llustrating long-extinct creatures is difficult, but important work. With no living specimens to observe, it’s up to “paleoartists” who draw, paint, or otherwise illustrate the creatures of prehistory as we think they might’ve been. Their work is the reason that when we talk about velociraptors, stegosaurs, or even woolly mammoths, we have some idea of what they looked like.
But since all we have to go on are fossils, deciding how a dinosaur would have looked is as much art as it is science. And there’s at least one paleoartist who thinks we might be getting things wrong…
Earlier this week, the Spanish government raided the Barcelona office of the PuntCat Foundation, the company that administers the .cat domain, and arrested one of its senior executives.
PuntCat means “dot cat” in Catalan, the language spoken in the Catalonian region of Spain as well as places in France, Andorra, and Italy. The office was raided because Catalonia hopes to hold a referendum on October 1 to decide if it should secede from Spain, and in an effort to quash the referendum, the government of Spain ordered puntCat to “block all .cat domain names that may contain any kind of information about the forthcoming independence referendum,” according to a press release from the foundation.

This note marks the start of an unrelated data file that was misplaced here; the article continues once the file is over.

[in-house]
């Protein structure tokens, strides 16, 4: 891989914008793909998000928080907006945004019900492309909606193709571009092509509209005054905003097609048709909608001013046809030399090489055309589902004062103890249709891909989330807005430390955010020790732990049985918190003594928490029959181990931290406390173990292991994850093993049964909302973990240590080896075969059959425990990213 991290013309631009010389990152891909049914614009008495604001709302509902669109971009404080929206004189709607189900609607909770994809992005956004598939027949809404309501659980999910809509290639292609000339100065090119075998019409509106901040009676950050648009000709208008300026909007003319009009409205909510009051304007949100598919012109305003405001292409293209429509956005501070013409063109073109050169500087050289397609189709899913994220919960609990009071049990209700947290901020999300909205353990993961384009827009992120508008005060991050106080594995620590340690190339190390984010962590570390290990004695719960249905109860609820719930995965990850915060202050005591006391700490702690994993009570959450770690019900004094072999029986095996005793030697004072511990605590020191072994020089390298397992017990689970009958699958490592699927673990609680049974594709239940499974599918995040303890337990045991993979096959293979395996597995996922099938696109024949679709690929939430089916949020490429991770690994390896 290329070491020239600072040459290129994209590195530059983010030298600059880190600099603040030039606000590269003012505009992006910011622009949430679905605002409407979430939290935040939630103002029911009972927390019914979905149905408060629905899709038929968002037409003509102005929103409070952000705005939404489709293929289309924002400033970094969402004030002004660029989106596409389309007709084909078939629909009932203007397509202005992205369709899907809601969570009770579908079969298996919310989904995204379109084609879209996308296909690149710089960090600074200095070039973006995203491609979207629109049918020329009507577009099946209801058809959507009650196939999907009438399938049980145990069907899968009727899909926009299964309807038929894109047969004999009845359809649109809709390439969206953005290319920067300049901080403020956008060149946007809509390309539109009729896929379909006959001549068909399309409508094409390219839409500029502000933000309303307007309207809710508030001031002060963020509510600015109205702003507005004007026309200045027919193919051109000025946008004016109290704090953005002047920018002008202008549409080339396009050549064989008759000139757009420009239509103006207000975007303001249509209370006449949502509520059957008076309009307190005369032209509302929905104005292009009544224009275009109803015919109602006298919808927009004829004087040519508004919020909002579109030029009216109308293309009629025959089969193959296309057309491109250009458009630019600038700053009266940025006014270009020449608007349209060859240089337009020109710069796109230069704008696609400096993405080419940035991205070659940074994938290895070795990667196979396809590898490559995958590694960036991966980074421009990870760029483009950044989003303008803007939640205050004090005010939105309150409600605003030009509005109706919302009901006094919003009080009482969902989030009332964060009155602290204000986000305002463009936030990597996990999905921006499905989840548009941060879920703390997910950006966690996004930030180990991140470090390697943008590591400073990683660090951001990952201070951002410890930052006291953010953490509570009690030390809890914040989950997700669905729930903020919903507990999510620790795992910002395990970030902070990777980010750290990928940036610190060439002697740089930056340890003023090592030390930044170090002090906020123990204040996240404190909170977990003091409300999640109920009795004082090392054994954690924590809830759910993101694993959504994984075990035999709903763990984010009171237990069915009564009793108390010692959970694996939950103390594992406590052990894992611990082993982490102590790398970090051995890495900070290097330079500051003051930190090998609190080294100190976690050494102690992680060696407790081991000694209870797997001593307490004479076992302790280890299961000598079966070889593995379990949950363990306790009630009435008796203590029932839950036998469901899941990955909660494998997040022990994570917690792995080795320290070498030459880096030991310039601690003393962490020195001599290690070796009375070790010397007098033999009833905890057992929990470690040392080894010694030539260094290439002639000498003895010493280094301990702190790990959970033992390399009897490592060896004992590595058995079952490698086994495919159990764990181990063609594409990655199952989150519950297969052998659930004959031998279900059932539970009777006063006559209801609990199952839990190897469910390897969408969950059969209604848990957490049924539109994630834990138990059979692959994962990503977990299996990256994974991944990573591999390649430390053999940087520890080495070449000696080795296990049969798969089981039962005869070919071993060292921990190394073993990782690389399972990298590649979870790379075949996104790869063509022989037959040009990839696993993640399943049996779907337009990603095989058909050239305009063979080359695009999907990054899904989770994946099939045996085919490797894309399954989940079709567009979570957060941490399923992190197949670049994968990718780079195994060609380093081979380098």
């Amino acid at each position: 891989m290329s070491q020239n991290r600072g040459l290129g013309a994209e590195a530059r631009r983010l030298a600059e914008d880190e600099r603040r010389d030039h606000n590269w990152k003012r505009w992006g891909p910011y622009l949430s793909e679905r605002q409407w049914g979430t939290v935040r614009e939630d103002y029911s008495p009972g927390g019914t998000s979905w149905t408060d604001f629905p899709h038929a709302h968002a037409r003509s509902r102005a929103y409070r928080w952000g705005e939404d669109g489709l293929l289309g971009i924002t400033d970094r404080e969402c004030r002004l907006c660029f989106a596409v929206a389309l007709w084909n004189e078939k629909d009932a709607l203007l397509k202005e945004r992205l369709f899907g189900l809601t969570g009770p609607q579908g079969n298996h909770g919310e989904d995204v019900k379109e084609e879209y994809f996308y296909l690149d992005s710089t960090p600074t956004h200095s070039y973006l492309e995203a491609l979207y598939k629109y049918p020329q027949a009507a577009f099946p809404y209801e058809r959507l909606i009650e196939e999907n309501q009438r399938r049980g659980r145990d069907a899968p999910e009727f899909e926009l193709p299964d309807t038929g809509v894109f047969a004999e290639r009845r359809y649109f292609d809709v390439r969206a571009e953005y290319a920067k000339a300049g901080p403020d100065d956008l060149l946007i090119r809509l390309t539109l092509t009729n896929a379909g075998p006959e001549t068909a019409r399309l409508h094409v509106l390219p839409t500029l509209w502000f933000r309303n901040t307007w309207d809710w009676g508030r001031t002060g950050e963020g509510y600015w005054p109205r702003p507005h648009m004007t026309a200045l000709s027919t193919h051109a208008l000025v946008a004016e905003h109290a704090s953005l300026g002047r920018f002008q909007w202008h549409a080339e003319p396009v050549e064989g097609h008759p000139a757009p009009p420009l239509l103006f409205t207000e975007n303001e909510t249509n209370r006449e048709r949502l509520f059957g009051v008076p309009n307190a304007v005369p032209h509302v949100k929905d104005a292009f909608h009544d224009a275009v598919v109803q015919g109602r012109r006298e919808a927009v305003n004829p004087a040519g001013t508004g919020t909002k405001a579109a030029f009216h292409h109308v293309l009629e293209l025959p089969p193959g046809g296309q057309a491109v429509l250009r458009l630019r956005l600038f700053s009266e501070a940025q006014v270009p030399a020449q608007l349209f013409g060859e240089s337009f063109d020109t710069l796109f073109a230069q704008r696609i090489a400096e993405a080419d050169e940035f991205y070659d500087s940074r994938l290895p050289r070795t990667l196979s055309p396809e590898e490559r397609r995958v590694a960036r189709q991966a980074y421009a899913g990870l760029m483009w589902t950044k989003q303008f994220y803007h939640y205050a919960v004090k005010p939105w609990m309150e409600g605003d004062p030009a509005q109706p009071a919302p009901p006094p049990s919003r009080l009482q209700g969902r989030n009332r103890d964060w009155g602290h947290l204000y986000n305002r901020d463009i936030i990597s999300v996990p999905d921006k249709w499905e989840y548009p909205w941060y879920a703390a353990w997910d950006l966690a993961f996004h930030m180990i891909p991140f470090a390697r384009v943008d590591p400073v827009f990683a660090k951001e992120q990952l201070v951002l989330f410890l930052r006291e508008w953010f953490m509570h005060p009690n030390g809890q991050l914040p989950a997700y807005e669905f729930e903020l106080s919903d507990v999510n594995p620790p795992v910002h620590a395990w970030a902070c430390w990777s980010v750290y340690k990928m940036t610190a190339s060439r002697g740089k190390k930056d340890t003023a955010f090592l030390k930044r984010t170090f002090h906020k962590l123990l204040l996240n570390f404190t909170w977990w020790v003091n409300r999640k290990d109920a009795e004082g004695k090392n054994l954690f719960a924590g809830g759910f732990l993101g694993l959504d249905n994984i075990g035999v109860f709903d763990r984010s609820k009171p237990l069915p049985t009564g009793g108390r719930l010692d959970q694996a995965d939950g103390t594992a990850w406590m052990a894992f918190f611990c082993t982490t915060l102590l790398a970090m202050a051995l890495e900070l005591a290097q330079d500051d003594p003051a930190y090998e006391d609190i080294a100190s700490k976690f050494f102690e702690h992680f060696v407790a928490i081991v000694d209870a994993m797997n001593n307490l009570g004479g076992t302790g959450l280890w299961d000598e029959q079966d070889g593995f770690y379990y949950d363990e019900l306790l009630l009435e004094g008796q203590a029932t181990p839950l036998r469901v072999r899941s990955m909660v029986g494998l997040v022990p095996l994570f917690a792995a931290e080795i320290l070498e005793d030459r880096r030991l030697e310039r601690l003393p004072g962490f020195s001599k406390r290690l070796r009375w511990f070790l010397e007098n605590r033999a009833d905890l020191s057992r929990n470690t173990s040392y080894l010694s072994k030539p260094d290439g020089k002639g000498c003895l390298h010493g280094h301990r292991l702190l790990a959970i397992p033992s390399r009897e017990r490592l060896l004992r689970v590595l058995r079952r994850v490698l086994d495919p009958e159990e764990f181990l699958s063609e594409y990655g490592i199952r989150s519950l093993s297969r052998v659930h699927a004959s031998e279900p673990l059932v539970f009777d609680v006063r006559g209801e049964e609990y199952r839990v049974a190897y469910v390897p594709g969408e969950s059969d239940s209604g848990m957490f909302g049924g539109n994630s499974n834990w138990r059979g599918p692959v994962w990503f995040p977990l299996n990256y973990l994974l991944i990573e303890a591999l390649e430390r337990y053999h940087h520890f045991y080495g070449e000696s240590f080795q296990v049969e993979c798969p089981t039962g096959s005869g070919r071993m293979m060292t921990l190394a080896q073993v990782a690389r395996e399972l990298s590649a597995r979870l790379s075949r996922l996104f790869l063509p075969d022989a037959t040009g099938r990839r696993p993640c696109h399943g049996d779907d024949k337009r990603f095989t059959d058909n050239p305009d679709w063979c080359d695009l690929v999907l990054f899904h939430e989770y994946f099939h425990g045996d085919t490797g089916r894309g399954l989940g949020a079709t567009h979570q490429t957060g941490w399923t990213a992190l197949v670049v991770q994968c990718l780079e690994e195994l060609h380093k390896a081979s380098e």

This is an astonishing attempt at censorship by a member of the E.U. but, unfortunately, that aspect is going largely uncovered because the media is idiotically obsessed with cats…
Ever found you’ve accidentally entered too many
gits in your terminal and wondered if there’s a solution to it? I quite often type
gitthen go away and come back, then type a full
git statusafter it. This leads to a lovely (annoying) error out the box:
$ git git status git: 'git' is not a git command. See 'git --help'.
What a git.
My initial thought was overriding the
gitbinary in my
$PATHand having it strip any leading arguments that match
git, so we end up running just the
git statusat the end of the arguments. An easier way is to just use
alias.*functionality to expand the first argument being
gitto a shell command.
git config --global alias.git '!exec git'
Which adds the following git config to your
[alias] git = !exec git
And then you’ll find you can
git gitto your heart’s content
$ git sha cc9c642663c0b63fba3964297c13ce9b61209313 $ git git sha cc9c642663c0b63fba3964297c13ce9b61209313 $ git git git git git git git git git git git git git git git git git git git git git git git git git git sha cc9c642663c0b63fba3964297c13ce9b61209313